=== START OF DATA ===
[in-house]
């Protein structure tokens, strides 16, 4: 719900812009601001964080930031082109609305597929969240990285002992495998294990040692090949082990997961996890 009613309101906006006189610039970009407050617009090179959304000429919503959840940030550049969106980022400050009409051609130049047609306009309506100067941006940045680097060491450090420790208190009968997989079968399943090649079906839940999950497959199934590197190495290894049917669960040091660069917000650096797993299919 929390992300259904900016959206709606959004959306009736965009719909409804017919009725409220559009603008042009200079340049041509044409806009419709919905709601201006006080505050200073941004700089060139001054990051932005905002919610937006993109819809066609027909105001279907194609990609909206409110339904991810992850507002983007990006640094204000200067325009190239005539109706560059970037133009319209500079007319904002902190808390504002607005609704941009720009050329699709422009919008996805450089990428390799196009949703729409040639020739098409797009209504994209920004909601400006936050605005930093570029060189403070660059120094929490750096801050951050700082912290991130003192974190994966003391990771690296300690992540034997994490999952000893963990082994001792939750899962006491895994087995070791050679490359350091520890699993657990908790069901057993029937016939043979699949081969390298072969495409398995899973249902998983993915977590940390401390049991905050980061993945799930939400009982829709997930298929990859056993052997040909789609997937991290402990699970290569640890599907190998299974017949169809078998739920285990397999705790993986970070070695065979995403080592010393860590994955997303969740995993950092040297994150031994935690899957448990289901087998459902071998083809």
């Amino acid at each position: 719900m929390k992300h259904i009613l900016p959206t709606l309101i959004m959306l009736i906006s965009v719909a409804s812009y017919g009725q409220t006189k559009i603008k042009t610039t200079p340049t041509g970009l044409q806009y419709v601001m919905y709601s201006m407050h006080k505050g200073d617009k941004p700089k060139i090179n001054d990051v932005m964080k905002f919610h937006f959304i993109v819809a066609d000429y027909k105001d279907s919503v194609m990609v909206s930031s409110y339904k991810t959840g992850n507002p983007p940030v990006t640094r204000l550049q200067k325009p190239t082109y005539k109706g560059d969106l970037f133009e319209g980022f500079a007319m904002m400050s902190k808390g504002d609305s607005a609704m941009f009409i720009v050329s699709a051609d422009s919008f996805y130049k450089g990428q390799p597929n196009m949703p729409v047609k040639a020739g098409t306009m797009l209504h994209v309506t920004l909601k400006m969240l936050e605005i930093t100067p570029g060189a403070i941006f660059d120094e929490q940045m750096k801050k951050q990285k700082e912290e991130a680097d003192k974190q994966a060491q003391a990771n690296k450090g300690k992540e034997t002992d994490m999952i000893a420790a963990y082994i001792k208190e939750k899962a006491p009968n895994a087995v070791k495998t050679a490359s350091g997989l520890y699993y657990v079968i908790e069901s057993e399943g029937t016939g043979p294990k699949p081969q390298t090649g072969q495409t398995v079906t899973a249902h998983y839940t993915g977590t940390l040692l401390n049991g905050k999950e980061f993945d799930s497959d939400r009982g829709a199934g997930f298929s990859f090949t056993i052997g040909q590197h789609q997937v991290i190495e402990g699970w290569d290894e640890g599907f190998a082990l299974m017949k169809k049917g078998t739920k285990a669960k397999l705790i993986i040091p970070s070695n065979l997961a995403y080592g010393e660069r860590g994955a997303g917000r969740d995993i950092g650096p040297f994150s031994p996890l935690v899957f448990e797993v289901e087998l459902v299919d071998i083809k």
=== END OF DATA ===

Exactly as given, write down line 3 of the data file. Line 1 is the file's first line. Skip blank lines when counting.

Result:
């Amino acid at each position: 719900m929390k992300h259904i009613l900016p959206t709606l309101i959004m959306l009736i906006s965009v719909a409804s812009y017919g009725q409220t006189k559009i603008k042009t610039t200079p340049t041509g970009l044409q806009y419709v601001m919905y709601s201006m407050h006080k505050g200073d617009k941004p700089k060139i090179n001054d990051v932005m964080k905002f919610h937006f959304i993109v819809a066609d000429y027909k105001d279907s919503v194609m990609v909206s930031s409110y339904k991810t959840g992850n507002p983007p940030v990006t640094r204000l550049q200067k325009p190239t082109y005539k109706g560059d969106l970037f133009e319209g980022f500079a007319m904002m400050s902190k808390g504002d609305s607005a609704m941009f009409i720009v050329s699709a051609d422009s919008f996805y130049k450089g990428q390799p597929n196009m949703p729409v047609k040639a020739g098409t306009m797009l209504h994209v309506t920004l909601k400006m969240l936050e605005i930093t100067p570029g060189a403070i941006f660059d120094e929490q940045m750096k801050k951050q990285k700082e912290e991130a680097d003192k974190q994966a060491q003391a990771n690296k450090g300690k992540e034997t002992d994490m999952i000893a420790a963990y082994i001792k208190e939750k899962a006491p009968n895994a087995v070791k495998t050679a490359s350091g997989l520890y699993y657990v079968i908790e069901s057993e399943g029937t016939g043979p294990k699949p081969q390298t090649g072969q495409t398995v079906t899973a249902h998983y839940t993915g977590t940390l040692l401390n049991g905050k999950e980061f993945d799930s497959d939400r009982g829709a199934g997930f298929s990859f090949t056993i052997g040909q590197h789609q997937v991290i190495e402990g699970w290569d290894e640890g599907f190998a082990l299974m017949k169809k049917g078998t739920k285990a669960k397999l705790i993986i040091p970070s070695n065979l997961a995403y080592g010393e660069r860590g994955a997303g917000r969740d995993i950092g650096p040297f994150s031994p996890l935690v899957f448990e797993v289901e087998l459902v299919d071998i083809k």